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Some bandsaws, mine included, have guide blocks to help prevent the blade from deflecting. Guide blocks look like this:

Guide blocks on a band saw

Image credit: Rockler

Other bandsaws use roller bearings instead. They look like this:

Roller bearings on a band saw

Image credit: Rockler

It seems to me the roller bearings are the superior choice and would have several advantages:

  • They will rotate as the saw blade moves, keeping the blade cooler, and thus the blade will last longer.
  • They should not wear as much over time
  • They should be quieter

Is there anything guide blocks are better at than roller bearings? Is there a reason to prefer guide blocks in some situations, but roller bearings in others?

EDITED TO ADD:

jdv gets to the crux of the question in the comments. Is there a situation where blocks outperform bearings (or vice versa, really) where it affects the cut? Or blade life? Are there other factors I'm not thinking of? Obviously in either case, you need to have a properly tuned band saw. Are there perhaps cases where you can't tune one as well as the other -- for example, do guide bearings work better for wider blades?

  • I'm not sure rollers will always be quieter. Also, you can probably get guide blocks with PTFE or graphite that transfer to the blade and become very lubricious and quiet - and bearings should also get occasional lubing. I would also guess blocks are easier to set up - set them to make contact with the blade and clamp down. They'll wear away to provide exactly the amount of clearance they need. – aaron Oct 25 '18 at 19:26
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    Interestingly I don't think this is easily answerable. But, yes, your assumptions about bearings may not be well founded. Bearings will wear out. Bearings always wear out, and when they do, they scream. It certainly isn't the case that bearings are always "better" then blocks. Ideally, what we would want is some info about what guides work better with kinds of material, cuts, blades, etc. Even then, such answers will be mostly opinion...? – jdv Oct 25 '18 at 19:48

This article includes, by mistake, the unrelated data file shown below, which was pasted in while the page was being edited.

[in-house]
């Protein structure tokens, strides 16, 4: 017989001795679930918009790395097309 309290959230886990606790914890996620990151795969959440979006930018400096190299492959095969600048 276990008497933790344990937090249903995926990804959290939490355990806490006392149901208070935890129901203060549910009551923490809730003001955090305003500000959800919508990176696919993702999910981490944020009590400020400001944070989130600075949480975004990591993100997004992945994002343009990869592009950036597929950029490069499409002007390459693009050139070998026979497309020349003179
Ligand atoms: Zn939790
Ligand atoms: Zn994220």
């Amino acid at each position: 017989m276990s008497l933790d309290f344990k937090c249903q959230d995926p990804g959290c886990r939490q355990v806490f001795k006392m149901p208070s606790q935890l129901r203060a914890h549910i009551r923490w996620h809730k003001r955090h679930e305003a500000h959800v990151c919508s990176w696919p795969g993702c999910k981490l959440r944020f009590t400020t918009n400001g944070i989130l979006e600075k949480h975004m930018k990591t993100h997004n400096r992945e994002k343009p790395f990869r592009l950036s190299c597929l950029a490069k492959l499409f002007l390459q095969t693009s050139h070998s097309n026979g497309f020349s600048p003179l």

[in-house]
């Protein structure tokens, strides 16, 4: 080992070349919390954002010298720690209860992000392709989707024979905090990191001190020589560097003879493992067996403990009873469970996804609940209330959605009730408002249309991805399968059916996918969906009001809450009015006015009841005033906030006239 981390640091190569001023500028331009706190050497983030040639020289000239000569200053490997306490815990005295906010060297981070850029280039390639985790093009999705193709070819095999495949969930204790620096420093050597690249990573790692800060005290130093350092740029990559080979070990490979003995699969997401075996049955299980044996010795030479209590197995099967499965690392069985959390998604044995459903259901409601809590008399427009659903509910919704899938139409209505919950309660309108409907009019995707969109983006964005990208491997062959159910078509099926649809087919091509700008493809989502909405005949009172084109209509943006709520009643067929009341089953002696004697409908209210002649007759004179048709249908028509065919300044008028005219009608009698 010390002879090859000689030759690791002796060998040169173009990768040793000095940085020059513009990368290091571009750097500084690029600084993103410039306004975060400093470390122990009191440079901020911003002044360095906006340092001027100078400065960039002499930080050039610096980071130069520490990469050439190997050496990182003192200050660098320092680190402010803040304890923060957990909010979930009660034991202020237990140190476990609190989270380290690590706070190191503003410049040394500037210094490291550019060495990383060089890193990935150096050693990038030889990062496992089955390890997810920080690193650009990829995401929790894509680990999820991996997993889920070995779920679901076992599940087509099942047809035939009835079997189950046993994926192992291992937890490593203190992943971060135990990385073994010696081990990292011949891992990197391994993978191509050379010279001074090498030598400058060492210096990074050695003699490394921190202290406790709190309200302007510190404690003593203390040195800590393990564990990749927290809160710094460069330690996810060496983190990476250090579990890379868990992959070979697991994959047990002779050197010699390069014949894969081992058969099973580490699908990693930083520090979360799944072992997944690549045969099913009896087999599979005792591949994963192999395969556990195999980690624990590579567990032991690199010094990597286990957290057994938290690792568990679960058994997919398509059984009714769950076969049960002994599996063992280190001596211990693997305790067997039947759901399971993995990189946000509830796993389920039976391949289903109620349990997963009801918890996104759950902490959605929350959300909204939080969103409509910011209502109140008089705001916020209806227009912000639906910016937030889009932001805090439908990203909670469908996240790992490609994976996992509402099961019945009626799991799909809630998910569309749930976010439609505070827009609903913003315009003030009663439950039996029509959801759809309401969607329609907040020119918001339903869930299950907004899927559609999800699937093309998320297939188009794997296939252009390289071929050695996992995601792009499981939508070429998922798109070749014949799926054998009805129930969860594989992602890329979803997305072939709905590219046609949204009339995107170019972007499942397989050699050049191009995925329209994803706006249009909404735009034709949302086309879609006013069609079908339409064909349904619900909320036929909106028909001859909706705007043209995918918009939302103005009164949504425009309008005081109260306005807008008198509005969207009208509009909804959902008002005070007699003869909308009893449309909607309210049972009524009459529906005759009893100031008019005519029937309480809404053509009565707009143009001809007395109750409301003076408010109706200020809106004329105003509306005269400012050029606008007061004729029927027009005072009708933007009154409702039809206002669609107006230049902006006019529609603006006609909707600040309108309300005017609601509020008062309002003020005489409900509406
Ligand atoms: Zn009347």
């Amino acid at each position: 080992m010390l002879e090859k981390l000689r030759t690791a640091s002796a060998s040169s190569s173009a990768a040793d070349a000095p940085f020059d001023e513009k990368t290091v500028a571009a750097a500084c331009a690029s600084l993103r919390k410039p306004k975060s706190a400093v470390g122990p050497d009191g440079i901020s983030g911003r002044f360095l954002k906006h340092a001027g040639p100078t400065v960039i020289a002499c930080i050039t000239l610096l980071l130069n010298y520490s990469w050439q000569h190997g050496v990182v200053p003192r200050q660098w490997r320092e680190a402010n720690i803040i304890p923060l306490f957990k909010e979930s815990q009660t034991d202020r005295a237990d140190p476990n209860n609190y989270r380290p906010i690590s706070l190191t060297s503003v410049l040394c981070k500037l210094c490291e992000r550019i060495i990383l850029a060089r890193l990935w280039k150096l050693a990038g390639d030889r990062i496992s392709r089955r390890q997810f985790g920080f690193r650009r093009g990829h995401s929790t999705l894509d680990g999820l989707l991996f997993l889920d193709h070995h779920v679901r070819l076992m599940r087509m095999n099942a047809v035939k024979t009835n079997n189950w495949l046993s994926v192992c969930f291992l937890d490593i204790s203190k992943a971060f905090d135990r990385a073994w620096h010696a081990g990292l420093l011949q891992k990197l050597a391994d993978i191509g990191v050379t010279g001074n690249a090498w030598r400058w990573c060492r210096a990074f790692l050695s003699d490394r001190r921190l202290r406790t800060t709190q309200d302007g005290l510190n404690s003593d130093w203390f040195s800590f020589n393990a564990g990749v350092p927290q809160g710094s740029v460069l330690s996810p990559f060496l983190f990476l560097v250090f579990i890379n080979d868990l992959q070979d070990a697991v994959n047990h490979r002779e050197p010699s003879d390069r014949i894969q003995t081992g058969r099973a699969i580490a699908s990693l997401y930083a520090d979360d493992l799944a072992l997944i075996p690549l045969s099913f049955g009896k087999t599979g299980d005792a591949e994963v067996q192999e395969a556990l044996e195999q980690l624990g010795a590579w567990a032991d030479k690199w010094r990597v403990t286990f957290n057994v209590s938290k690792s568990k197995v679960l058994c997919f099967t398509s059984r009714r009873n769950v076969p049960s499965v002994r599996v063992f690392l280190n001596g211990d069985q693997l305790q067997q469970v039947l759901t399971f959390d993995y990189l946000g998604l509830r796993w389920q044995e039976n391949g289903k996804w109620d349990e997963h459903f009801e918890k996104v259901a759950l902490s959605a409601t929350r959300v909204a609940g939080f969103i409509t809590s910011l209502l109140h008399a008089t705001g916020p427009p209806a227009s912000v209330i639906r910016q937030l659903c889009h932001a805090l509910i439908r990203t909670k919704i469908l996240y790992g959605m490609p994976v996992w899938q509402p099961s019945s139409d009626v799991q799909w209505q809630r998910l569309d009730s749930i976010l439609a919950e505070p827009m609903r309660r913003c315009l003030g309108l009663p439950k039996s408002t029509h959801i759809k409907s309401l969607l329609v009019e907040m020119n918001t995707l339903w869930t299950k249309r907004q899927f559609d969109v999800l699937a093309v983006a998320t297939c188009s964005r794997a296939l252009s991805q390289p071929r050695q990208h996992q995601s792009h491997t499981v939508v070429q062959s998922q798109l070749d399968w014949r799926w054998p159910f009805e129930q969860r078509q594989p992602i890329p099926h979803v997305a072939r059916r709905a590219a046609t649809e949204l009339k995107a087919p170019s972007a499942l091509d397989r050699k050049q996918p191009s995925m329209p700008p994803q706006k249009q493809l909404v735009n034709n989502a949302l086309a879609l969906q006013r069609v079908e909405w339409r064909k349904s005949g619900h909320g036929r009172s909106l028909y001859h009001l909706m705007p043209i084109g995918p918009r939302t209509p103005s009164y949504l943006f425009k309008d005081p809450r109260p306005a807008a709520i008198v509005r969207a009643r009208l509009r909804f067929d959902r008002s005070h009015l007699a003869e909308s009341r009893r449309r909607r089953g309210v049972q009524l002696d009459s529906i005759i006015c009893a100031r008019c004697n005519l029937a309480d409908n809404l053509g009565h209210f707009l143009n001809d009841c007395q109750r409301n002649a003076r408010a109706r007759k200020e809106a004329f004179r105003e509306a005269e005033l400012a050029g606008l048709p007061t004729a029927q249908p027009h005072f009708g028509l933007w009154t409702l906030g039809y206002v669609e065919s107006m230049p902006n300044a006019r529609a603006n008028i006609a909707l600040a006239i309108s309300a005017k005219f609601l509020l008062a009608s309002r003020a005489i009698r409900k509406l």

• @jdv, that is exactly what I was intending to ask: Is there a situation where blocks outperform bearings (or vice versa, really) where it affects the cut? Or blade life? Or other factors I'm not thinking of? – Katie Kilian Oct 25 '18 at 19:56
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Factory bearings in any but high end band saws are generally not the best. Guide blocks made from plastic are not very good either. Good, aftermarket bearings, such as the ones from Carter are very nice, as are a good brand of guide blocks, such as Cool Blocks or ceramic blocks.

Either one needs to be maintained. The blocks more so than bearings, but the blocks are cheaper than a good set of bearings. The blocks tend to work better on narrower blades. I have Cool Blocks on my small band saw that is running a 1/8" - 1/4" blade most of the time, and the Carter bearings on my larger band saw that typically has a 1/2" - 3/4" blade. Both work much better than the factory guides.

The blocks are nice for the smaller blades because they allow for good tracking without risk of damaging the teeth. On the larger blades, the blocks tend to wear faster (need to be readjusted more often), and it is typically not an issue keeping the bearings away from the teeth.

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  • You can also make your own blocks using oil and some scrap hardwood. – ratchet freak Oct 26 '18 at 9:52

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